I feel like I’m one of the only people in the world who hasn’t read Jessie Burton’s debut novel “The Miniaturist” which became a huge bestseller two years ago. It’s one of those books that I kept meaning to read, but didn’t get around to because my towering TBR pile is constantly collapsing on top of me. However, I heard Burton read from her new novel “The Muse” at a Picador event. I was immediately charmed by the humour and sly intelligence of her writing. Reading the novel confirmed for me what a great talent she has for creating a story as gripping as any Sarah Waters novel. This is an immersive story about a compelling young writer, a country on the brink of civil war and a mysterious painting.
It begins in the summer of 1967 with a woman named Odelle Bastien who is finally given an opportunity to leave her dead-end job working in a London shoe shop for a secretarial role at an institute of art. There she’s mentored by the intriguing Marjorie Quick whose “clothes were an armour made of silk.” At the same time she meets a sensitive man named Lawrie at a party. A tentative romance forms. Lawrie has recently inherited a painting and, since he’s short of cash, brings it to Odelle’s workplace to have it valued. It causes quite a stir, but there is a mystery surrounding this unusual work which Odelle is determined to solve.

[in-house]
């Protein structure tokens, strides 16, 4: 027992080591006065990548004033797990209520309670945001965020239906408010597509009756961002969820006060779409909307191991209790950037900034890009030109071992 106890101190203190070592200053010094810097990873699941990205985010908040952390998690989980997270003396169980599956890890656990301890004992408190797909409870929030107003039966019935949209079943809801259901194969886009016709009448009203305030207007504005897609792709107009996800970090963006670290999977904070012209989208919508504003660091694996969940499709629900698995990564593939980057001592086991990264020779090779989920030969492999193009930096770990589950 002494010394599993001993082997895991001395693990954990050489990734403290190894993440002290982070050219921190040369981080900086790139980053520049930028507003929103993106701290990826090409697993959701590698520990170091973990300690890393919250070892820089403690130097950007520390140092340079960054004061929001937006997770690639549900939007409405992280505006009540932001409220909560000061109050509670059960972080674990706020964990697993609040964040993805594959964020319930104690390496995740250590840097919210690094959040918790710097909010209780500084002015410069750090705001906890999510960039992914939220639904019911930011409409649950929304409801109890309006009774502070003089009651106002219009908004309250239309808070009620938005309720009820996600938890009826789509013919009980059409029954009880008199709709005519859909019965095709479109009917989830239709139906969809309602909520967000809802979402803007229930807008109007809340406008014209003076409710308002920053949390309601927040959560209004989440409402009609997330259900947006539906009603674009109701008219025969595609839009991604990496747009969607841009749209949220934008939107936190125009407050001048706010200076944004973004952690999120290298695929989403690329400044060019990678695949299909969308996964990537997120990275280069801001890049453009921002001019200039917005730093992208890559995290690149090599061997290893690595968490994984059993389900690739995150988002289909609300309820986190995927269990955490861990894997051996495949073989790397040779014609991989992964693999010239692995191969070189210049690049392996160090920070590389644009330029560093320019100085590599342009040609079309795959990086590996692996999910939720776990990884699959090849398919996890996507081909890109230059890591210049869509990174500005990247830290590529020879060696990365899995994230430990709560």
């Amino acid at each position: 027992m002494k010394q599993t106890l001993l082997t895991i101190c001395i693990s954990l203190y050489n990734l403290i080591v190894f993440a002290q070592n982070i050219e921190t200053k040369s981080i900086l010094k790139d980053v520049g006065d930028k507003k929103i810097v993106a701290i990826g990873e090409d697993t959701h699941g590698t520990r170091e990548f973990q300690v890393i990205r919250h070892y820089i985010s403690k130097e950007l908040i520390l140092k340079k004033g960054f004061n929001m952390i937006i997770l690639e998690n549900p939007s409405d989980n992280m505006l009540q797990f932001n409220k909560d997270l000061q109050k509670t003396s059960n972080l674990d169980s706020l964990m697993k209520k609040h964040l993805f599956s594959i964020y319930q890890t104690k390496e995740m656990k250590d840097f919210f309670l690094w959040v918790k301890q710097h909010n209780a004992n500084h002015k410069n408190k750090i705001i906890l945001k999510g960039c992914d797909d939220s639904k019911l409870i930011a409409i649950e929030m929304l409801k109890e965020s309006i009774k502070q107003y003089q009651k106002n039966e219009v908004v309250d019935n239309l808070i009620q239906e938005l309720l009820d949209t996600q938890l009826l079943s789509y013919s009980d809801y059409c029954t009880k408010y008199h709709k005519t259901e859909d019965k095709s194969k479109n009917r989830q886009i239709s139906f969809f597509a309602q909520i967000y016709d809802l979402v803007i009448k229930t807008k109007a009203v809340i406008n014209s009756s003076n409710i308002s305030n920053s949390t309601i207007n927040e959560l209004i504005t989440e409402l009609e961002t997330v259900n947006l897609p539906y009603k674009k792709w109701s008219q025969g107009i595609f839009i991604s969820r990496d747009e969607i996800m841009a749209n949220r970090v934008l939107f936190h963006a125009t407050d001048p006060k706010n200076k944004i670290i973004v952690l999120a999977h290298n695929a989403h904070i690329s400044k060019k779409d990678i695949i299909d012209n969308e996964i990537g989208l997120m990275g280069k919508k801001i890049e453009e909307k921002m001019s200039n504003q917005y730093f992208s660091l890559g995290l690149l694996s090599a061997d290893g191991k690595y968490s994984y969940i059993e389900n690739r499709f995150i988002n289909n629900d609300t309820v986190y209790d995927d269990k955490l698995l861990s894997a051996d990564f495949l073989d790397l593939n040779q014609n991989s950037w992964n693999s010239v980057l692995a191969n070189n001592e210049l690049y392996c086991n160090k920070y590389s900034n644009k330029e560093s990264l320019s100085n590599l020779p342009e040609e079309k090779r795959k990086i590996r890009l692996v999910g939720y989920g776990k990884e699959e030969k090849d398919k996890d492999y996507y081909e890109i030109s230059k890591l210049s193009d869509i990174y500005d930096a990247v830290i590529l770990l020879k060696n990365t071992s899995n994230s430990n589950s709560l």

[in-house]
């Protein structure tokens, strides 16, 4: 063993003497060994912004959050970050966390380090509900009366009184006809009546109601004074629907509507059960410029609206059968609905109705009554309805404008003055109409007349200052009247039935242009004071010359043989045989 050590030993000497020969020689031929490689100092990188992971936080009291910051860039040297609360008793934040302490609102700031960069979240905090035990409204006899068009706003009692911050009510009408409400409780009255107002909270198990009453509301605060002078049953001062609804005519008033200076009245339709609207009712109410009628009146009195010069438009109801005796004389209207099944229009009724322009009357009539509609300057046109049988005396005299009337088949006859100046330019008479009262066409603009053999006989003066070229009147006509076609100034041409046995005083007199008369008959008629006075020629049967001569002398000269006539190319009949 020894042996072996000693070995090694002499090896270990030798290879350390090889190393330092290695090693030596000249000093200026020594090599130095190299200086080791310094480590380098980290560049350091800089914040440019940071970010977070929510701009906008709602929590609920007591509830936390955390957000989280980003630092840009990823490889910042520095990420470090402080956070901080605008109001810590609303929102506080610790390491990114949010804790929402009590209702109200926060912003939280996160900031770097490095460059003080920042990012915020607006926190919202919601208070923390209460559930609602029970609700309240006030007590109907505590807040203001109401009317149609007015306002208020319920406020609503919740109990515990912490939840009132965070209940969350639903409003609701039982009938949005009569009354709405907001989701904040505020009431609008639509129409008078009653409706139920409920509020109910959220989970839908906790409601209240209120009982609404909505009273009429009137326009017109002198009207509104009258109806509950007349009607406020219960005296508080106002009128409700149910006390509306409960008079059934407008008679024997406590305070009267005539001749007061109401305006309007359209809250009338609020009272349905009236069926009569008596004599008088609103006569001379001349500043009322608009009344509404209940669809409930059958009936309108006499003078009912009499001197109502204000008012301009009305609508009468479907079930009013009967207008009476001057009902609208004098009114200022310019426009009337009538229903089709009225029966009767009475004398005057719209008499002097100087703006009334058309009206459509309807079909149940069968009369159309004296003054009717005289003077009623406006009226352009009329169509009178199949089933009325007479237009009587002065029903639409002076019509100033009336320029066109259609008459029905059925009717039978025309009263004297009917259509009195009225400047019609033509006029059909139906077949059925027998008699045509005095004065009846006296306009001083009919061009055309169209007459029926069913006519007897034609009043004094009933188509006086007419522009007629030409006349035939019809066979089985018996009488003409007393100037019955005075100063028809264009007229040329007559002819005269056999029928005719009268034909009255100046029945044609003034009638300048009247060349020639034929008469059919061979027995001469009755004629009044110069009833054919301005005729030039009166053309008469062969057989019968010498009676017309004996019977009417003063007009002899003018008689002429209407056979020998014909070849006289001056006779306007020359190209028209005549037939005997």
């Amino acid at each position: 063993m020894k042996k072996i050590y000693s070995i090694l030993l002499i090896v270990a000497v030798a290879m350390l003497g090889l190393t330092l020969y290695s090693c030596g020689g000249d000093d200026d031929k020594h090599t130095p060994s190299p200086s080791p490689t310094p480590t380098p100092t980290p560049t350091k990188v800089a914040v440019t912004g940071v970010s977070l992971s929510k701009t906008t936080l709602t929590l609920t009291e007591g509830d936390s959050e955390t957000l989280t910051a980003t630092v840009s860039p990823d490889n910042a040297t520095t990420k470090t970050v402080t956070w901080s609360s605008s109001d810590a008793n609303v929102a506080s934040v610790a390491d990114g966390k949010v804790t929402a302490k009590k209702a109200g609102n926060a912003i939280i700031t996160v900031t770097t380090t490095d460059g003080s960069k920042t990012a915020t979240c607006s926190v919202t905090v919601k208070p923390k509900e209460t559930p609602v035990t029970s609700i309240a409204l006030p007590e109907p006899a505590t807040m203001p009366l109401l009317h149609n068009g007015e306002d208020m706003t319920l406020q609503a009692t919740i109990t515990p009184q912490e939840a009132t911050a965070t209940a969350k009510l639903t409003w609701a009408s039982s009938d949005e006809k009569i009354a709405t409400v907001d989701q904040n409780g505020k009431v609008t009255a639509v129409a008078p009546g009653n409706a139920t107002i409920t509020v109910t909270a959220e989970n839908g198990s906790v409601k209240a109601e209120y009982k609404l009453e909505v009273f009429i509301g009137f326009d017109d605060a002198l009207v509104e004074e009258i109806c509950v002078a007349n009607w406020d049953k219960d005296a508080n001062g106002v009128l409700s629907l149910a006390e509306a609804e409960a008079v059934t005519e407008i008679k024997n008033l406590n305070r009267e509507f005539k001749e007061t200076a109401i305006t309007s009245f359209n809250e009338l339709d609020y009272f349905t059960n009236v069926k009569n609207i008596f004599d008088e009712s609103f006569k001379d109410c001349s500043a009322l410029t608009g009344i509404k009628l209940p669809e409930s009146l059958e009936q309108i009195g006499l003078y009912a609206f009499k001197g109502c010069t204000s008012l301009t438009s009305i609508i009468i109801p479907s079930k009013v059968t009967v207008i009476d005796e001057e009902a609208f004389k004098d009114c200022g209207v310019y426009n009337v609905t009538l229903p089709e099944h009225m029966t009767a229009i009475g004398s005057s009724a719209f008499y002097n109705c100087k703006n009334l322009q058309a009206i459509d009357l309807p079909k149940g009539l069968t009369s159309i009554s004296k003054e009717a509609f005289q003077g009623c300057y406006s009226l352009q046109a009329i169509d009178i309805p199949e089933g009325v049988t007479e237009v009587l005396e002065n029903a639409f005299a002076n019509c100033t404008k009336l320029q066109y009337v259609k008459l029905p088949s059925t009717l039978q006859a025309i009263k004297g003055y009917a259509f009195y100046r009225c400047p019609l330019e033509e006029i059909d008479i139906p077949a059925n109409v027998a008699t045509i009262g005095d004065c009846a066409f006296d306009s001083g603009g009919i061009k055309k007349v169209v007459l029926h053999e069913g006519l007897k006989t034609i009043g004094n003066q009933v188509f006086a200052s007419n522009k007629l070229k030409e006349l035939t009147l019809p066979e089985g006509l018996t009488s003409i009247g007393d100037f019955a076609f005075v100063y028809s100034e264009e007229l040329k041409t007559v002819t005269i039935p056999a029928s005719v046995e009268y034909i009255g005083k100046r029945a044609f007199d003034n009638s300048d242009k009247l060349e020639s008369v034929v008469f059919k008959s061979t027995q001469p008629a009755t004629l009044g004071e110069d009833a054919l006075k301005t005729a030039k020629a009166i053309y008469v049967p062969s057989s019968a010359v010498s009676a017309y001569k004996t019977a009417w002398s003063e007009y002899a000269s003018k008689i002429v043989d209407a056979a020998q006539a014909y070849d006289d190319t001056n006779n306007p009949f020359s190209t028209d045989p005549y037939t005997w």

The novel jumps back to 1936 where an affluent family have settled in the Andalusia region of Spain. Harold is a successful art dealer and his heiress wife Sarah is frequently in a fug due to mental health issues. Their daughter Olive is just becoming an adult, but finds herself hampered by her imposing parents. She forms a special bond with their sensitive new Spanish housekeeper Teresa and her politically-radical brother Isaac. Olive hatches a secret plan to utilize her creative talent while drawing inspiration from the man she’s fallen in love with.
This is a novel full of twists – some of which Burton lets you anticipate and others which are totally surprising – making it an immensely pleasurable page-turner. I read it over the course of a few nights staying up late to find out what happened in the next section. The novel moves back and forth between the thirty year period shedding light on the fate of different characters and keying the reader into the real story behind the creation of the rediscovered artwork.
Alongside a gripping plot, Burton gives a sensitive depiction of the increasingly terrifying political climate of Southern Europe in the mid 1930s and the perspective of a woman of colour in late 60s London. She also meaningfully explores the challenges that women face across time in both the workplace and in a male dominated art world. This reminded me strongly of Siri Hustvedt’s novel “The Blazing World” for its critique of how difficult it is for female artists to be taken serious and the way she depicts female characters cleverly outwitting the art scene. The creative challenges a writer faces are equally shown in Odelle’s burgeoning development as a poet and author of short stories. She remarks how “if you really want to see your work to completion, you have to desire it more than you’d believe. You have to fight it, fight yourself. It’s not easy.” This is an excellent description of the painful process needed to fully realize any creative endeavour.
“The Muse” is a strongly written, compelling and tremendously enjoyable read.